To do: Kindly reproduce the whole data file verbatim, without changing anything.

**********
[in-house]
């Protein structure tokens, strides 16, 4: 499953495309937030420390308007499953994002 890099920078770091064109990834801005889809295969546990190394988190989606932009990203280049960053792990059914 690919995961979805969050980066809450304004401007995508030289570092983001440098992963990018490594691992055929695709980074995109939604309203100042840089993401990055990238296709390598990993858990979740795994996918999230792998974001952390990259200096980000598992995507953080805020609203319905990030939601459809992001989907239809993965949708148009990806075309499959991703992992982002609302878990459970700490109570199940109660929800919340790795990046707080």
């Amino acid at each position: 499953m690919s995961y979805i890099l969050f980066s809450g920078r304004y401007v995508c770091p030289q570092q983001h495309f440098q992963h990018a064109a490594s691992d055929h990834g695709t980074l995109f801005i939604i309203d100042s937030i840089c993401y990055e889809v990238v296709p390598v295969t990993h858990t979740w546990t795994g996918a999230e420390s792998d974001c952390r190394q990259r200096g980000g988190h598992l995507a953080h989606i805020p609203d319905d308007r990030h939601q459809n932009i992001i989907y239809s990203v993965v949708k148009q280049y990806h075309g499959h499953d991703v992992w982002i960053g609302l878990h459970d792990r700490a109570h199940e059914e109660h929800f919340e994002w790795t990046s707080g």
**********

[in-house]
């Protein structure tokens, strides 16, 4: 499953495309937030420390308007499953994002 890099920078770091064109990834801005889809295969546990190394988190989606932009990203280049960053792990059914 690919995961979805969050980066809450304004401007995508030289570092983001440098992963990018490594691992055929695709980074995109939604309203100042840089993401990055990238296709390598990993858990979740795994996918999230792998974001952390990259200096980000598992995507953080805020609203319905990030939601459809992001989907239809993965949708148009990806075309499959991703992992982002609302878990459970700490109570199940109660929800919340790795990046707080």
């Amino acid at each position: 499953m690919s995961y979805i890099l969050f980066s809450g920078r304004y401007v995508c770091p030289q570092q983001h495309f440098q992963h990018a064109a490594s691992d055929h990834g695709t980074l995109f801005i939604i309203d100042s937030i840089c993401y990055e889809v990238v296709p390598v295969t990993h858990t979740w546990t795994g996918a999230e420390s792998d974001c952390r190394q990259r200096g980000g988190h598992l995507a953080h989606i805020p609203d319905d308007r990030h939601q459809n932009i992001i989907y239809s990203v993965v949708k148009q280049y990806h075309g499959h499953d991703v992992w982002i960053g609302l878990h459970d792990r700490a109570h199940e059914e109660h929800f919340e994002w790795t990046s707080g």